Friday, June 28, 2013

Fiction Friday (18)

Despite having this week's book for years, I didn't read it until this past month. There are several reasons for this. The first is that I received it around the time I was writing Zombie Blondes and I hate reading anything that's on-topic with whatever I'm currently working on. Then it sat on my shelf for a long time, lost in a mountain of books that I want to read. Finally, as the movie was approaching, I decided that I wanted to read World War Z before seeing the film. Given the option, that's always my preferred order of doing things. And now that I have, I'm free to visit the theater next week and watch the drama on the big screen. 

World War Z by Max Brooks
(Crown, 2006)

Less about zombies in any traditional sense, this riveting novel is more of a description of a global extinction event. In this case, the event happens to be the dead coming back to life. However, the reader sees very little of the flesh eating creatures. Instead, we hear from various survivors from all over the world who were involved in the conflict in diverse ways.

The narrative structure is perhaps the book's most intriguing element. Rather than conforming to the typical plot format of most novels, Max Brooks chose to tell the history of this conflict through a series of fictional interviews. Following the event more or less chronologically, the interviews tell the story of the initial Great Panic and the eventual offensive against the undead. The most fascinating part for me was the difficult steps governments were forced to take, illustrating a political drama of tremendous stakes. I also thought the discussion of tactics taken by the military in their counter-offensive were exceptionally well thought-out.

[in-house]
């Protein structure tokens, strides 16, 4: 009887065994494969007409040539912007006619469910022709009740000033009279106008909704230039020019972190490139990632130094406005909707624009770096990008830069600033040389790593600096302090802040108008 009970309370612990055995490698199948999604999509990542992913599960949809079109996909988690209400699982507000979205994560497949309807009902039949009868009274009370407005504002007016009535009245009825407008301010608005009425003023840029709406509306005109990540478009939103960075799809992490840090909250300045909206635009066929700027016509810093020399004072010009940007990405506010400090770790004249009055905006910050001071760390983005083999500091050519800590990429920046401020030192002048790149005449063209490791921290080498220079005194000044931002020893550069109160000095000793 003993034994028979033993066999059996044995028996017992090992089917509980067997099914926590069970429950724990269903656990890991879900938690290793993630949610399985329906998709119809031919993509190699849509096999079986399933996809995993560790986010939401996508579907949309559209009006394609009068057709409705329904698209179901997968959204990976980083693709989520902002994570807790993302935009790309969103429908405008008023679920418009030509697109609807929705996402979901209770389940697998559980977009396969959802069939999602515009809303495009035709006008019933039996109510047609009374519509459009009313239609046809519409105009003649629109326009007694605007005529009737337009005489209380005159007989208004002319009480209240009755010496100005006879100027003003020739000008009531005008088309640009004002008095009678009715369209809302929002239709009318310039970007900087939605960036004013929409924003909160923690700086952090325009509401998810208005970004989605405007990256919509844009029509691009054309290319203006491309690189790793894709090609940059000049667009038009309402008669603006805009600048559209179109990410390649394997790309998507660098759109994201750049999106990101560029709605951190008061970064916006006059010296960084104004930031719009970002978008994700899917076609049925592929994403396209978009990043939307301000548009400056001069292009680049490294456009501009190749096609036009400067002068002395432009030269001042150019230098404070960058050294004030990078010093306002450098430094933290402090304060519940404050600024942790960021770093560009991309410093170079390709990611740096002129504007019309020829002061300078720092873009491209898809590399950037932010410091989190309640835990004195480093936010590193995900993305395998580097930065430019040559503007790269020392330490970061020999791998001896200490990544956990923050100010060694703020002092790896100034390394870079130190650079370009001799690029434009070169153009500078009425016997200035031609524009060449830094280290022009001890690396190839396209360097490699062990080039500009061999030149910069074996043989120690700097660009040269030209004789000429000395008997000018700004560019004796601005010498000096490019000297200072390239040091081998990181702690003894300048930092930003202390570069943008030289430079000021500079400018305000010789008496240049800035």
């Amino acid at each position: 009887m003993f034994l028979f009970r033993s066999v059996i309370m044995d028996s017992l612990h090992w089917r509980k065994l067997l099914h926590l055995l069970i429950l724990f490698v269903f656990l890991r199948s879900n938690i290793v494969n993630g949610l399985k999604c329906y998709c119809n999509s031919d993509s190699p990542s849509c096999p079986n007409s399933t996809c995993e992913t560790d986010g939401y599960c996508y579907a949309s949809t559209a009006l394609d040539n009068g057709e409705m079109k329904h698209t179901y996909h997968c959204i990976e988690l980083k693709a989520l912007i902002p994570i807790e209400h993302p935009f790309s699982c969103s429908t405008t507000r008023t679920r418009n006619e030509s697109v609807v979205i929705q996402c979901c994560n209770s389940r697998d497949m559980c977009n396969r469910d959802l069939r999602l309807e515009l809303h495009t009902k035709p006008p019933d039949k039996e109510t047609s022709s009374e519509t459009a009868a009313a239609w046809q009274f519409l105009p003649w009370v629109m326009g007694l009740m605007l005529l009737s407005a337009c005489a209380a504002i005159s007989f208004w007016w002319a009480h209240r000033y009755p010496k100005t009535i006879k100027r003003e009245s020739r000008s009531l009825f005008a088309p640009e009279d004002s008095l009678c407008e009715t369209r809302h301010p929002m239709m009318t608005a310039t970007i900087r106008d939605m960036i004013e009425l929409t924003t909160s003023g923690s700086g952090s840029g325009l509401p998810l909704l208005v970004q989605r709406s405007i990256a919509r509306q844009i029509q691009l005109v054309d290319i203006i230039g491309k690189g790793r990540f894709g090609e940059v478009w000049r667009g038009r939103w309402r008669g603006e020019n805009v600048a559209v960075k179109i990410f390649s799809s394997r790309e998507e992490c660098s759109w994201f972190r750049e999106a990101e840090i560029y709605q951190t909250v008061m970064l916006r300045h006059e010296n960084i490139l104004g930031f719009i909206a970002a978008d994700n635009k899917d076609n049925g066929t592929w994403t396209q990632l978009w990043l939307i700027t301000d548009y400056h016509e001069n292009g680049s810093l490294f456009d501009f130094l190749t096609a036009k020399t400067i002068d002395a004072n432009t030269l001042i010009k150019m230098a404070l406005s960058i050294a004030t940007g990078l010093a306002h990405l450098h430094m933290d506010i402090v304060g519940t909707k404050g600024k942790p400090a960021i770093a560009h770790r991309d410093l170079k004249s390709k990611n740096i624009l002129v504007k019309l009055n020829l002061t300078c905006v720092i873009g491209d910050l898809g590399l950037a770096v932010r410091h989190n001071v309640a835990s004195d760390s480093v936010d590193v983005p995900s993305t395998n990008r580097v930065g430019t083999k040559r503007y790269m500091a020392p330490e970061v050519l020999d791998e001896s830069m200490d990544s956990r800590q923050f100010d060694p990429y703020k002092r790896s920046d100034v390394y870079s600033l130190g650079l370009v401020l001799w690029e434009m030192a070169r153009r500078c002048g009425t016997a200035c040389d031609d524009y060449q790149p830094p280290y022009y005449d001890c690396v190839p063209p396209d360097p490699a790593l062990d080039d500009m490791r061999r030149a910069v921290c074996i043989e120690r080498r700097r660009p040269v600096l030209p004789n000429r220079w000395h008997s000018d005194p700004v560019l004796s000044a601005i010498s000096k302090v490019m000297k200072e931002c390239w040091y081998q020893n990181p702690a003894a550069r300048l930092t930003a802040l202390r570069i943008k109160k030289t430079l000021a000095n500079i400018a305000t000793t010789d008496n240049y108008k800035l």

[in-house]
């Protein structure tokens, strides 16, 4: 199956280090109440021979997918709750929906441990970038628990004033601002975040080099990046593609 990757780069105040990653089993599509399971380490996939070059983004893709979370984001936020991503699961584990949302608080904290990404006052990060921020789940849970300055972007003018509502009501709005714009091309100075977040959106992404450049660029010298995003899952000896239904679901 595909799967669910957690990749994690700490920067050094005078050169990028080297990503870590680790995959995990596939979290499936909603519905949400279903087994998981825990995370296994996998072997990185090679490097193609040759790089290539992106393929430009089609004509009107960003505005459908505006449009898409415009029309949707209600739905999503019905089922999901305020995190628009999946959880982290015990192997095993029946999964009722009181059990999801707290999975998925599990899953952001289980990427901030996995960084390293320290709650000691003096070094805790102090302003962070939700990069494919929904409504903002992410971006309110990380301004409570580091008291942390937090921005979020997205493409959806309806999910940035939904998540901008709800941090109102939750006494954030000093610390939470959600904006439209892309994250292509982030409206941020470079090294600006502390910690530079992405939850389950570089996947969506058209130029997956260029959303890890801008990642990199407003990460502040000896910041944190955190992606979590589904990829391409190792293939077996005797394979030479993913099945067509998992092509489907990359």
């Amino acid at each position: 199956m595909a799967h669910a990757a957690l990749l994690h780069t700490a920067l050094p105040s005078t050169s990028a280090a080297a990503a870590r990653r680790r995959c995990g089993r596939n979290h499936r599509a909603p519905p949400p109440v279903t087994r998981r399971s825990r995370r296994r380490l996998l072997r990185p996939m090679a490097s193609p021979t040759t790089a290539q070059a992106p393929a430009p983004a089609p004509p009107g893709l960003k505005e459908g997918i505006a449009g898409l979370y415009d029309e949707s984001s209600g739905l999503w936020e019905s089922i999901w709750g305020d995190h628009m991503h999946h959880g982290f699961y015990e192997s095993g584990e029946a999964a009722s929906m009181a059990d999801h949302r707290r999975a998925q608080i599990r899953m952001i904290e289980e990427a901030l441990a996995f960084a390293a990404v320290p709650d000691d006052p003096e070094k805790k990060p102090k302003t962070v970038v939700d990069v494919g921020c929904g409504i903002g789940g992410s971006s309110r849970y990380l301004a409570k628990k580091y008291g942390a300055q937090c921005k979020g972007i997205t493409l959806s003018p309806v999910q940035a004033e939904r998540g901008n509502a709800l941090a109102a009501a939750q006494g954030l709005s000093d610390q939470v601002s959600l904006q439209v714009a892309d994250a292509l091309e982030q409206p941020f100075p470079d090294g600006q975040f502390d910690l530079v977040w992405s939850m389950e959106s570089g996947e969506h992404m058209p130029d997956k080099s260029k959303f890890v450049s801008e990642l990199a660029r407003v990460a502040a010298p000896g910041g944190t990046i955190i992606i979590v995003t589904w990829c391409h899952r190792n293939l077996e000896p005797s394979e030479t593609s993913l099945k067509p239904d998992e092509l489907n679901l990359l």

My one critique of the book is that the multitude of voices tended to sound too similar. The Russian soldier sounded like the American teenager, who sounded like the South African politician, who sounded like the Japanese refugee. From a writing point of view, I would have liked to see these characters own their voice a little more, but I understand that wasn't the point of the story. It didn't detract from my enjoyment while reading the book. It was only something that bothered me afterward, but honestly, I doubt most readers would particularly care. Really a great read.

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